Fiscal Cliff Breakdown

Lawmakers finally broke a deal in the 13th hour of first day of 2013, below are details of the fiscal cliff deal that was passed by the House last night and signed into law this morning by the president. The deal prevents numerous taxes credits and the expiration of President Bush tax rates. However, the bill also sets the stage for continuing battles on spending for the duration of 2013.

U.S. Capitol night2

Income Taxes

  • Permanently extends the 10% income tax bracket
  • Permanently extends the 25%, 28% and 33% income tax rates on income at or below $400,000 for individual filers, $425,000 for heads of households and $450,000 for married couples filing jointly
  • Increases to 39.6% the rate on incomes above $400,000 for individual filers, $425,000 for heads of households and $450,000 for married couples filing jointly

Estate Taxes

“We encouraged Congress to extend 2012 estate tax provisions to preserve the $5 million exemption level and maintain a 35 percent tax rate to protect a significant number of Nebraska farm and ranch families from being subject to the death tax. Had Congress failed to act the exemption would have lowered to $1 million which would have broadened the reach of the estate tax to more Nebraska farms. Congress’ action to keep the $5 million exemption is a positive. However, Congress ultimately raised the rate to 40 percent which is a concern,” said Steve Nelson, Nebraska Farm Bureau Federation president.

  • Permanently extends the current exemption amount, exempting estates up to $5.12 million ($5 million indexed for inflation for years after 2011)
  • Increases the maximum rate to 40% — an increase from the current 35% rate — for estate values above the exemption amount
  • Extends gift tax levels of a $5.12 million ($5 million indexed for inflation) exemption and a 40% top rate

Capital Gains and Dividends

  • Extends the current capital gains and dividends rates on income at or below $400,000 (individual filers), $425,000 (heads of households) and $450,000 (married filing jointly)
  • Under current law, the capital gains and dividend rates for taxpayers below the 25% bracket is equal to zero percent. For those in the 25% bracket and above, the capital gains and dividend rates are currently 15%.
    • Increases the rate to 20% for both capital gains and dividends for income in excess of $400,000 for individual filers, $425,000 for heads of households and $450,000 for married couples filing jointly

Small Business Tax Credits

“We are pleased Congress included tax provisions to help small businesses, the backbone of America’s economy. Congress increased the maximum amount small businesses can expense for capital purchases up to $500,000 for next year while also extending the 50 percent bonus depreciation for the purchases of capital assets. Both provisions will help farmers, ranchers and other small businesses when they invest in new equipment and assets to improve their operations,” said Nelson.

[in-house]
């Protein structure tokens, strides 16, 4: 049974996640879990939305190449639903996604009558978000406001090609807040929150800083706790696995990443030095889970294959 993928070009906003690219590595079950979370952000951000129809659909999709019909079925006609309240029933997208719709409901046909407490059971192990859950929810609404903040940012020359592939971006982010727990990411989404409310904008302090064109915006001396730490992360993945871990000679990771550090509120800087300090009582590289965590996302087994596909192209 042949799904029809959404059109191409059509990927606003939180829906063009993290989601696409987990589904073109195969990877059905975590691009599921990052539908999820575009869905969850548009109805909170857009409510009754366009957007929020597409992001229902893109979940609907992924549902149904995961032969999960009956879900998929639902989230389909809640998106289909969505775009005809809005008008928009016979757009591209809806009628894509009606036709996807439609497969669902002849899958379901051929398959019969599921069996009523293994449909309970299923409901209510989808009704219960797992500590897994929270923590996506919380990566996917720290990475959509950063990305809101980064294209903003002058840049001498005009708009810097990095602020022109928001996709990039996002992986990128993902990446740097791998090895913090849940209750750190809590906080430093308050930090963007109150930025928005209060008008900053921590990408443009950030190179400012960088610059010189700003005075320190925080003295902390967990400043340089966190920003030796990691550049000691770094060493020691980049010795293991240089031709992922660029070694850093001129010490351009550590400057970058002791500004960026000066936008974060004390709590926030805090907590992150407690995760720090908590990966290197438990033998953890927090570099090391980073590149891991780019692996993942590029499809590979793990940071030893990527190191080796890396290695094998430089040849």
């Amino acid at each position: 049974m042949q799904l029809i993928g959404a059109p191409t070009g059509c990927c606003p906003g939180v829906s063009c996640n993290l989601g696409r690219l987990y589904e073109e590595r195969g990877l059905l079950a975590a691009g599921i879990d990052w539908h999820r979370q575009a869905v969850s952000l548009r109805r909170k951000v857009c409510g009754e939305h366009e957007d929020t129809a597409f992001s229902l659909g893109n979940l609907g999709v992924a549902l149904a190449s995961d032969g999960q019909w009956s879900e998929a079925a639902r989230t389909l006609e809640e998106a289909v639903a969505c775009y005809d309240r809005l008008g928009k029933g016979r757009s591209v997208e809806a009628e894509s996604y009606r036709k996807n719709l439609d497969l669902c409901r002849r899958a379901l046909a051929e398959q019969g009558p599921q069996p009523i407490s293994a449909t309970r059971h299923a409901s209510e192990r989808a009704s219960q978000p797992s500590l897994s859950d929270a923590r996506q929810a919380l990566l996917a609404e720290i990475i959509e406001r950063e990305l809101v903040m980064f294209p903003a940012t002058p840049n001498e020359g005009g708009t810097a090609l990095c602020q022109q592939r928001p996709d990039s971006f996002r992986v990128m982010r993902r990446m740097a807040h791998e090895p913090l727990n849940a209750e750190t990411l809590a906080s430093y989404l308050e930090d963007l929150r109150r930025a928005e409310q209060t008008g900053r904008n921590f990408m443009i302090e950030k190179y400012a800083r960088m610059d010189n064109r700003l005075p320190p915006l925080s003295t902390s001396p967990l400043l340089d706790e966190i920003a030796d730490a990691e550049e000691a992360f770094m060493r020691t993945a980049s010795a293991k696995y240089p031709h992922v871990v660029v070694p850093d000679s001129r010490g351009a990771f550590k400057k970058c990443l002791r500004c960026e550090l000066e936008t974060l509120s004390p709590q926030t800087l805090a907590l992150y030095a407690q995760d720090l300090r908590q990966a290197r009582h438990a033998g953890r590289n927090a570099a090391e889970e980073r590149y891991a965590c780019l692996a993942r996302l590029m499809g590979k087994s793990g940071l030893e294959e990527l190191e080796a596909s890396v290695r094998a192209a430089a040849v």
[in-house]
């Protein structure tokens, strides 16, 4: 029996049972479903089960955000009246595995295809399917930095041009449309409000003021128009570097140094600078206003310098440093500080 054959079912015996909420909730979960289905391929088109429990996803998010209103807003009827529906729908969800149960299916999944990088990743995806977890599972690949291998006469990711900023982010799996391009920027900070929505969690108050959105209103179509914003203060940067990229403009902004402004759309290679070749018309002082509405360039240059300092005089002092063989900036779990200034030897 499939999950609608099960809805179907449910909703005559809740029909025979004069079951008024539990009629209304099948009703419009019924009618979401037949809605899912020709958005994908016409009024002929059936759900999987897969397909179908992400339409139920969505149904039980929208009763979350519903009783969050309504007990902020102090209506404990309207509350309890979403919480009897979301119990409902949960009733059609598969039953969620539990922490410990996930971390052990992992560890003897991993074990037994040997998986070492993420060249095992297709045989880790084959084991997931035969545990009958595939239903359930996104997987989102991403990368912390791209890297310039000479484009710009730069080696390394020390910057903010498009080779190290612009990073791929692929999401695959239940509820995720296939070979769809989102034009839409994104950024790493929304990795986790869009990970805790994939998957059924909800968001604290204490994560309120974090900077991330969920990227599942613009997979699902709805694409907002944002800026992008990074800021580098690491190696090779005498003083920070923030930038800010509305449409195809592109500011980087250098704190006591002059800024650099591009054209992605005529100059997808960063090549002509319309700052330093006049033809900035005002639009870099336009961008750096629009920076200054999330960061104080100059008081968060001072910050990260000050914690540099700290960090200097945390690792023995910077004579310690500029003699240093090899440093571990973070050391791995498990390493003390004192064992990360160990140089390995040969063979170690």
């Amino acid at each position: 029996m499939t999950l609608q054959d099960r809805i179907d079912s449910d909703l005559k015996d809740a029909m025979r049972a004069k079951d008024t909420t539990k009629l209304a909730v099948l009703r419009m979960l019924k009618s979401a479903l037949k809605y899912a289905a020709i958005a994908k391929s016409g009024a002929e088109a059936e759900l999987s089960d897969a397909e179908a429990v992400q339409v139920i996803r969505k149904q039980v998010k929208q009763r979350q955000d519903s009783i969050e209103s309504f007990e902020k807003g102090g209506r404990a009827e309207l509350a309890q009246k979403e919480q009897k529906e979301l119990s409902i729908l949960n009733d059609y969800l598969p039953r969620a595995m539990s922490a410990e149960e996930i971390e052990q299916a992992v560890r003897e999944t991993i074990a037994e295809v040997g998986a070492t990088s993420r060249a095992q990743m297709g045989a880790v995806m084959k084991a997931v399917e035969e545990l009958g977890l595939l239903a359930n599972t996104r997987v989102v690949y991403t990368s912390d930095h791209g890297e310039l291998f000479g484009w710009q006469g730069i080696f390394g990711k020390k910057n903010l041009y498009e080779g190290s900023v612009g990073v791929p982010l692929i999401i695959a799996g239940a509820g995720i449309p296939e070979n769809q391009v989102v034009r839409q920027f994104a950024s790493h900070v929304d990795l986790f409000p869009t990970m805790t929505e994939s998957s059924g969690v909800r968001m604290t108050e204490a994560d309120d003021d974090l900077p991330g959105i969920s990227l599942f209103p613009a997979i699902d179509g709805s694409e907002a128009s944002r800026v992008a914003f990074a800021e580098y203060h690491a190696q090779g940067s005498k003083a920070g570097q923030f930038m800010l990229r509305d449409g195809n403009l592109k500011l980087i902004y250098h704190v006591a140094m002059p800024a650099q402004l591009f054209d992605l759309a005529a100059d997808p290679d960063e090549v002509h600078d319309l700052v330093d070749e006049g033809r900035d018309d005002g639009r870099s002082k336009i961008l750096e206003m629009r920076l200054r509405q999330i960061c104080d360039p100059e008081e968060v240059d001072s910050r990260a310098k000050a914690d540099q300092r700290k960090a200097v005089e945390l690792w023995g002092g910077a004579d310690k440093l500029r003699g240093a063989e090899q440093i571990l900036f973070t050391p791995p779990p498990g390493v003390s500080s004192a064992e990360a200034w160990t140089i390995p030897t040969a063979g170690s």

• Extends the provision to allow businesses to deduct from their taxes 50% of the value for property placed in service before the end of 2013 in addition to amounts that they could otherwise claim under depreciation rules. Bonus depreciation is allowed against both the regular tax system and the Alternative Minimum Tax.
  • Increases for 2012 and 2013 the Section 179 expensing limit to $500,000, with the phase-out beginning when investments exceed $2 million

Individual Alternative Minimum Tax (AMT) Relief

  • Increases the AMT exemption amounts for 2012 to $50,600 for individuals and $78,750 for married couples filing jointly and indexes the exemption and phase out amounts thereafter

Farm Bill Programs Extension

“Disappointing for Nebraska farmers and ranchers is the decision to include, but not fund, much needed livestock disaster programs, despite the fact that both Democrats and Republicans in the House and Senate supported re-authorization for these programs. Given the seriousness and impacts of the lingering drought, re-authorization and funding for these programs was critical, and now all we have is uncertainty and a reality that funding is highly questionable,” said  Nelson. “It is our hope that a new Congress will use 2013 to reevaluate the opportunities to address these issues through a new five-year farm bill.”

  • Extends through the end of FY 2013 (Sept. 30, 2013) most provisions of farm policy as they were in effect on Sept. 30, 2012, under the 2008 Farm Bill, including direct payments
  • Extends current commodity terms and conditions for all commodities for the 2013 crop year including sugar beets
  • Extends through Dec. 31, 2013, the Dairy Product Price Support Program and the Milk Income Loss Contract Program
  • Maintains the maximum enrollment in the Conservation Reserve Program at the same level (32 million acres) that has applied for fiscal years 2010 through 2012
  • Authorizes $30 million in discretionary funding for the beginning farmer and rancher development program, which received $49 million in mandatory funding in FY 2012
  • Authorizes funding, but does not provide actual dollars, for certain agricultural disaster assistance programs for FY 2012 and 2013, including:
  1. $80 million a year for livestock indemnity payment
  2. $400 million a year for the livestock forage disaster program
  3. $50 million a year for emergency assistance for livestock, honeybees and farm-raised fish
  4. $20 million a year for the tree assistance program
  • Authorizes discretionary funding for two programs under the Supplemental Nutrition Assistance Program (SNAP, formerly known as food stamps). SNAP’s employment and training programs would be authorized at $79 million for FY 2013 (an $11 million reduction from the $90 million in mandatory spending it received in FY 2012).

What are your thoughts on the deal? Take action and contact your senator or representative.

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